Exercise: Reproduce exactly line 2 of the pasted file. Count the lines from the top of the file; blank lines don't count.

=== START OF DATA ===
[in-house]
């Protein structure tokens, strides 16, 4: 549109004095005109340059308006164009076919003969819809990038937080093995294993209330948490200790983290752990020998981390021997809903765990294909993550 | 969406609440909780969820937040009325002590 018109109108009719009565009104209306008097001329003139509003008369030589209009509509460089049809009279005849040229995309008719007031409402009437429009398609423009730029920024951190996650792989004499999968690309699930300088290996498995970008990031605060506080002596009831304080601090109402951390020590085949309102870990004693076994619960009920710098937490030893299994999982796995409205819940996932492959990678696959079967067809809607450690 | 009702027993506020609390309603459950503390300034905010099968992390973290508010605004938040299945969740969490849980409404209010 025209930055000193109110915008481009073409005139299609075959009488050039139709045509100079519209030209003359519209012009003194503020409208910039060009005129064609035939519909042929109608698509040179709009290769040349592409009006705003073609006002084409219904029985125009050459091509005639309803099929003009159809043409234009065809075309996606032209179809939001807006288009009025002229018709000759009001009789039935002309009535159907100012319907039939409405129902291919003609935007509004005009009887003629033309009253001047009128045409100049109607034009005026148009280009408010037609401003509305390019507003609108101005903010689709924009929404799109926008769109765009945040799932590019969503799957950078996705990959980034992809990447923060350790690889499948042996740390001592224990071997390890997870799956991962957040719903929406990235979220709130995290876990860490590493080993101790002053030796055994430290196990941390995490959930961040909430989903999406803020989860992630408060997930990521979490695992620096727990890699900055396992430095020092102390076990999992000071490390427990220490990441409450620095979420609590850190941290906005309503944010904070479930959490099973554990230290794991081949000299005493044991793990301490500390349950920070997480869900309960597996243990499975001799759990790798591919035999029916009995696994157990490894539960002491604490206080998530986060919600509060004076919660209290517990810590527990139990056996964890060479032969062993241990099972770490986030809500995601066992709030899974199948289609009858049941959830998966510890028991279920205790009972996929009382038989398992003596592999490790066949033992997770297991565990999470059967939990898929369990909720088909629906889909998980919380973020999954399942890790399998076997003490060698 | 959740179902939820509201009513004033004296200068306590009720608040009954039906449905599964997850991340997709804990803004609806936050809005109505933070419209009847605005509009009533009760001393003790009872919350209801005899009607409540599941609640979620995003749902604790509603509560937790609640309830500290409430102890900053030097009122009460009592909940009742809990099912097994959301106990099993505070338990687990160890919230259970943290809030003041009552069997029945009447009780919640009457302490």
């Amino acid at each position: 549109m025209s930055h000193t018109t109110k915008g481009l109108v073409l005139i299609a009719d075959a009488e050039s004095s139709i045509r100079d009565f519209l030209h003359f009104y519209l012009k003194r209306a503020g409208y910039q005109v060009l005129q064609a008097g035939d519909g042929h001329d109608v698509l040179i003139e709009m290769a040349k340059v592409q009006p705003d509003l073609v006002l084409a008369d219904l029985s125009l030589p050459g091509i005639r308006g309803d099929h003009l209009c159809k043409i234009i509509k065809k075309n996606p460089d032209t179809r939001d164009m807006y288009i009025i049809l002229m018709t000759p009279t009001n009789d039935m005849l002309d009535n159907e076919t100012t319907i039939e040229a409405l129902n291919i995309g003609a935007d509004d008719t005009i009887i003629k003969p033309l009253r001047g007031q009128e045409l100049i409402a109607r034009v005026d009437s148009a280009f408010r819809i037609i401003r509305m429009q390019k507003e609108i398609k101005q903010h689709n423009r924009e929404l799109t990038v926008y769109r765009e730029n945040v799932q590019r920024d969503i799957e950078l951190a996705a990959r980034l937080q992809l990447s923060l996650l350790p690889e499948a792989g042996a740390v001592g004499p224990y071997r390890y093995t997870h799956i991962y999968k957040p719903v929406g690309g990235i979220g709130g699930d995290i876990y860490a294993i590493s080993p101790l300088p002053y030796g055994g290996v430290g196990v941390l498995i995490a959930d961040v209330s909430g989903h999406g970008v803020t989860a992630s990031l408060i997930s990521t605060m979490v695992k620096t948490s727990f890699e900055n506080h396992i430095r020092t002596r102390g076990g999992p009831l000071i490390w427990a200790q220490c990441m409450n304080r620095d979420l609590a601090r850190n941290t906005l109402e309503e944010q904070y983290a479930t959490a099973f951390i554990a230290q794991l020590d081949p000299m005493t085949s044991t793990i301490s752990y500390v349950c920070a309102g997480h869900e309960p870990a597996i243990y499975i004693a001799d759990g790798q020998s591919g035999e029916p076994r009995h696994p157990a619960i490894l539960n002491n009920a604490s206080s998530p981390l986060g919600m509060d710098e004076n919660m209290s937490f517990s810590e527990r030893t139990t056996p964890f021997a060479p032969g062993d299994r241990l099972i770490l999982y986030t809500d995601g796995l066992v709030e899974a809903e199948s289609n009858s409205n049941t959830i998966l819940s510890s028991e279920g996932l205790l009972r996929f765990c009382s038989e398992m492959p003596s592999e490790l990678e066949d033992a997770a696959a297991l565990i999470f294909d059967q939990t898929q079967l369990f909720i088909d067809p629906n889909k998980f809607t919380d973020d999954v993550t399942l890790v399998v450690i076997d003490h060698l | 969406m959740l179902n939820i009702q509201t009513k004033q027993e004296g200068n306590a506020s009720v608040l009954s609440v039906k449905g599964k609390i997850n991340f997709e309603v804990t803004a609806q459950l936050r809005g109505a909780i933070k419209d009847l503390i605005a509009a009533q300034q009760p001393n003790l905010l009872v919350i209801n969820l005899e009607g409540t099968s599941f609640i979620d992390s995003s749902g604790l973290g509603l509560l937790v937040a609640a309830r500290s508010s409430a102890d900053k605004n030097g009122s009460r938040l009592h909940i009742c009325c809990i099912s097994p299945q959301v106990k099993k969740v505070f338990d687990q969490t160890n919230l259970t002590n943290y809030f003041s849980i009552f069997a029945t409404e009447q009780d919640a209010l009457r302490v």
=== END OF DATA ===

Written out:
């Protein structure tokens, strides 16, 4: 549109004095005109340059308006164009076919003969819809990038937080093995294993209330948490200790983290752990020998981390021997809903765990294909993550 | 969406609440909780969820937040009325002590 018109109108009719009565009104209306008097001329003139509003008369030589209009509509460089049809009279005849040229995309008719007031409402009437429009398609423009730029920024951190996650792989004499999968690309699930300088290996498995970008990031605060506080002596009831304080601090109402951390020590085949309102870990004693076994619960009920710098937490030893299994999982796995409205819940996932492959990678696959079967067809809607450690 | 009702027993506020609390309603459950503390300034905010099968992390973290508010605004938040299945969740969490849980409404209010 025209930055000193109110915008481009073409005139299609075959009488050039139709045509100079519209030209003359519209012009003194503020409208910039060009005129064609035939519909042929109608698509040179709009290769040349592409009006705003073609006002084409219904029985125009050459091509005639309803099929003009159809043409234009065809075309996606032209179809939001807006288009009025002229018709000759009001009789039935002309009535159907100012319907039939409405129902291919003609935007509004005009009887003629033309009253001047009128045409100049109607034009005026148009280009408010037609401003509305390019507003609108101005903010689709924009929404799109926008769109765009945040799932590019969503799957950078996705990959980034992809990447923060350790690889499948042996740390001592224990071997390890997870799956991962957040719903929406990235979220709130995290876990860490590493080993101790002053030796055994430290196990941390995490959930961040909430989903999406803020989860992630408060997930990521979490695992620096727990890699900055396992430095020092102390076990999992000071490390427990220490990441409450620095979420609590850190941290906005309503944010904070479930959490099973554990230290794991081949000299005493044991793990301490500390349950920070997480869900309960597996243990499975001799759990790798591919035999029916009995696994157990490894539960002491604490206080998530986060919600509060004076919660209290517990810590527990139990056996964890060479032969062993241990099972770490986030809500995601066992709030899974199948289609009858049941959830998966510890028991279920205790009972996929009382038989398992003596592999490790066949033992997770297991565990999470059967939990898929369990909720088909629906889909998980919380973020999954399942890790399998076997003490060698 | 959740179902939820509201009513004033004296200068306590009720608040009954039906449905599964997850991340997709804990803004609806936050809005109505933070419209009847605005509009009533009760001393003790009872919350209801005899009607409540599941609640979620995003749902604790509603509560937790609640309830500290409430102890900053030097009122009460009592909940009742809990099912097994959301106990099993505070338990687990160890919230259970943290809030003041009552069997029945009447009780919640009457302490």